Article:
non-regulatory framework, landowners will be assisted in voluntary
management agreements which seek to maintain scenic values while
ensuring their rights to continue customary uses along the
When a stream or river is nominated to the program, a
landowner-based stewardship plan will be created for it. Generally,
the goal is to maintain good water quality for recreation and fish
and wildlife habitat. Achievement of the goal will be through use
of Best Management Practices ( BMPS) which are water quality
improvement practices that will maintain the health of streams by
keeping stream banks in good condition and preventing harmful
The program applies to streams that have not been channelized
within the past five (5) years and are considered by law to be
public waters. Designation as a public waterway depends on the
volume of water that flows in the particular section of the stream.
The Public Water Statute, Mississippi Code § 51-1-4, provides that
for a stream to be a public waterway, the mean annual flow volume
must be at least one hundred (100) cubic feet per second (cfs).
Small headwater sections of streams do not generally qualify as
public waters, and so it is the middle and lower sections of
streams that may be qualified for the Scenic Stream Stewardship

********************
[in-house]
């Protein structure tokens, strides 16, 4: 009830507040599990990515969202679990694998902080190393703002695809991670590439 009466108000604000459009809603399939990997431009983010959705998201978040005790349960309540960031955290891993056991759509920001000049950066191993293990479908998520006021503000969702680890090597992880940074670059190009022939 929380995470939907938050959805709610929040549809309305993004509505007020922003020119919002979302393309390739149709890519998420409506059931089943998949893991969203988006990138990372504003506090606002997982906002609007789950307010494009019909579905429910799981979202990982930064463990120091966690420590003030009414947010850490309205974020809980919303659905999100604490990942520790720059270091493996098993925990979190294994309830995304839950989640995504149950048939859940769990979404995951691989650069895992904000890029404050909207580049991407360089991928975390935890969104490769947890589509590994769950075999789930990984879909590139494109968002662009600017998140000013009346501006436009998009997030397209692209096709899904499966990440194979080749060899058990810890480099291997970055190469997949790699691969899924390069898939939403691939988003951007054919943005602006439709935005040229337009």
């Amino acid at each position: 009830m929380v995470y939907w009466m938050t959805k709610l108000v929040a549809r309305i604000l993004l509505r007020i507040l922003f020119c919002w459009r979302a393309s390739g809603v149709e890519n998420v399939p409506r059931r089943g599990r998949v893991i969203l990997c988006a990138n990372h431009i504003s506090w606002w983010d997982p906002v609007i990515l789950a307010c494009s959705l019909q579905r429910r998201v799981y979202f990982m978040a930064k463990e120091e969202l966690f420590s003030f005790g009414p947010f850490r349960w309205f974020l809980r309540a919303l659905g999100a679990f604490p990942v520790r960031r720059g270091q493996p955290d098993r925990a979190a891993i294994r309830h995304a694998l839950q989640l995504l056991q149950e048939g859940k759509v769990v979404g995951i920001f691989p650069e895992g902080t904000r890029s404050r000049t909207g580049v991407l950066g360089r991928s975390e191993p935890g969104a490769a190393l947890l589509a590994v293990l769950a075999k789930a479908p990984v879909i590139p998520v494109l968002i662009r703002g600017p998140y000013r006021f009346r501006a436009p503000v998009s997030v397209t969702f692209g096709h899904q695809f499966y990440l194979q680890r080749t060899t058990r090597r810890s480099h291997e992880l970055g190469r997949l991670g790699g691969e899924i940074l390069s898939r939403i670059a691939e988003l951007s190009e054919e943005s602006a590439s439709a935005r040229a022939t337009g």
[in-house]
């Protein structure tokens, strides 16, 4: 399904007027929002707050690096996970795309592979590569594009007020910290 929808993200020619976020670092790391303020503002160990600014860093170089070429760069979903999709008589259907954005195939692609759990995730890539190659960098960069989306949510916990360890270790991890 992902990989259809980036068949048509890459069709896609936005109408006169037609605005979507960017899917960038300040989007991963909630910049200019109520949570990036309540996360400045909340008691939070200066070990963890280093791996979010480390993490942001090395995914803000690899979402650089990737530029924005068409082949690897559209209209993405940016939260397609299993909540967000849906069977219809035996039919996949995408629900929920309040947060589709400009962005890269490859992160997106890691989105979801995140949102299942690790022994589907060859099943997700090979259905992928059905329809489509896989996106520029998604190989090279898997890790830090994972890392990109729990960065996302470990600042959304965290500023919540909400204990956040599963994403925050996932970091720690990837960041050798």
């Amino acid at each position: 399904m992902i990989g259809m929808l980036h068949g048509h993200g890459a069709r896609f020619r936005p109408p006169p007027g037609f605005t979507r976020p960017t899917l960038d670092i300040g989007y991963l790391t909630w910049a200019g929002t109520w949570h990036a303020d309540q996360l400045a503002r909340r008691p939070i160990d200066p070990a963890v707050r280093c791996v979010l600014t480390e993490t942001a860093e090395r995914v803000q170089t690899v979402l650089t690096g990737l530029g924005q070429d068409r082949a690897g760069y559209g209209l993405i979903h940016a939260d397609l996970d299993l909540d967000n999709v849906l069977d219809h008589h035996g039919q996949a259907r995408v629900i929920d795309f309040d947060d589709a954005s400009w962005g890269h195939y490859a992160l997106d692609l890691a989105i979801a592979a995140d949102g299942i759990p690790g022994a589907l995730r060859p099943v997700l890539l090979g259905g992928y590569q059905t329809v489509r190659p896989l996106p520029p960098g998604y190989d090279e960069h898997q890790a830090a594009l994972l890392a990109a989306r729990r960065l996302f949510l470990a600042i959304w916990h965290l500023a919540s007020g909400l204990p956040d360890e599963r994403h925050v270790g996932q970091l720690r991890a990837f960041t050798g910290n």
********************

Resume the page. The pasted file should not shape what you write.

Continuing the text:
Program. However, all landowners will be able to participate in tax
credits for reforestation, and stream conservation activities.
Status of Eligible and Nominated Streams
- What is the chance that this program will turn into
something that is regulatory, and can the Federal Government come
in on the heels of this program and take it over?
This program is a creation of the Mississippi State Legislature.
If it changes, the legislature will have to do it. It would be
against legislative intent to have a regulatory program. This much
can be learned from a reading of the first paragraph of the Act
which created the program. The Legislature refused for nearly 30
years to pass regulatory versions of a streams program. The efforts
failed six times between 1969 and 1978. In 1999, this voluntary,
non-regulatory, landowner outreach program was created and passed
into law. The legislature does not want to regulate landowners with
a streams program.
In order for the Federal Government to come in on the heels of a
state program, the Federal Government must have delegated (given)
administrative powers to the state over some subject and provided
the state with federal guidelines to follow, and the state must
have failed to follow them.
The Mississippi Department of Wildlife, Fisheries, and Parks has
not been delegated any administrative power over streams or waters
by the Federal government. The Stream Stewardship program is
Mississippi law, not Federal law, and so there is no basis for the
federal government to step in.
- Will this open up my stream to more public use and all
the attendant problems, littering, too many people
No. The important fact is that this does not change public water
law, nor does it give anyone more legal rights to float, swim or
use public waters than they had before the program.
This is a landowner outreach program. There is some required